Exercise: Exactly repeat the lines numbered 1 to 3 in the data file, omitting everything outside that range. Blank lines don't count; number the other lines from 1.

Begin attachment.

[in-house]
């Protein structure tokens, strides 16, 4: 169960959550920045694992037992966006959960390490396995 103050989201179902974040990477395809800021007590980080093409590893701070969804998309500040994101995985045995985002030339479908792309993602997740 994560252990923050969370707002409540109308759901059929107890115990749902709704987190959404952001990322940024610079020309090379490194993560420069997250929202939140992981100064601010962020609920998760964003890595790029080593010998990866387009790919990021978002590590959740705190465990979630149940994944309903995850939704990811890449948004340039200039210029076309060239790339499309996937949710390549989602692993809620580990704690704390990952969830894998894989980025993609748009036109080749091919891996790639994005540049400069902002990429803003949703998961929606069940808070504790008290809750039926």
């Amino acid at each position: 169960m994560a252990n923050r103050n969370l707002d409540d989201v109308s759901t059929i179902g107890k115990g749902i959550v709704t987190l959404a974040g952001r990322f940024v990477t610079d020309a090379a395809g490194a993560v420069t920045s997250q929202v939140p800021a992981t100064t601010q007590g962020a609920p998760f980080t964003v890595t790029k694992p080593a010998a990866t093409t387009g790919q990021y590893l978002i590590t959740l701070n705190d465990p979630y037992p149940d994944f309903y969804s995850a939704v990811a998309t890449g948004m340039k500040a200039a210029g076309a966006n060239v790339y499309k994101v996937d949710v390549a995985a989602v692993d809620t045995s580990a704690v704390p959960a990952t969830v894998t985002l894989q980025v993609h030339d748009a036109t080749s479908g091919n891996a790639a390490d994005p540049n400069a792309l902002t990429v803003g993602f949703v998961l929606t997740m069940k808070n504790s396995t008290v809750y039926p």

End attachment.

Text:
[in-house]
């Protein structure tokens, strides 16, 4: 169960959550920045694992037992966006959960390490396995 103050989201179902974040990477395809800021007590980080093409590893701070969804998309500040994101995985045995985002030339479908792309993602997740 994560252990923050969370707002409540109308759901059929107890115990749902709704987190959404952001990322940024610079020309090379490194993560420069997250929202939140992981100064601010962020609920998760964003890595790029080593010998990866387009790919990021978002590590959740705190465990979630149940994944309903995850939704990811890449948004340039200039210029076309060239790339499309996937949710390549989602692993809620580990704690704390990952969830894998894989980025993609748009036109080749091919891996790639994005540049400069902002990429803003949703998961929606069940808070504790008290809750039926």
């Amino acid at each position: 169960m994560a252990n923050r103050n969370l707002d409540d989201v109308s759901t059929i179902g107890k115990g749902i959550v709704t987190l959404a974040g952001r990322f940024v990477t610079d020309a090379a395809g490194a993560v420069t920045s997250q929202v939140p800021a992981t100064t601010q007590g962020a609920p998760f980080t964003v890595t790029k694992p080593a010998a990866t093409t387009g790919q990021y590893l978002i590590t959740l701070n705190d465990p979630y037992p149940d994944f309903y969804s995850a939704v990811a998309t890449g948004m340039k500040a200039a210029g076309a966006n060239v790339y499309k994101v996937d949710v390549a995985a989602v692993d809620t045995s580990a704690v704390p959960a990952t969830v894998t985002l894989q980025v993609h030339d748009a036109t080749s479908g091919n891996a790639a390490d994005p540049n400069a792309l902002t990429v803003g993602f949703v998961l929606t997740m069940k808070n504790s396995t008290v809750y039926p």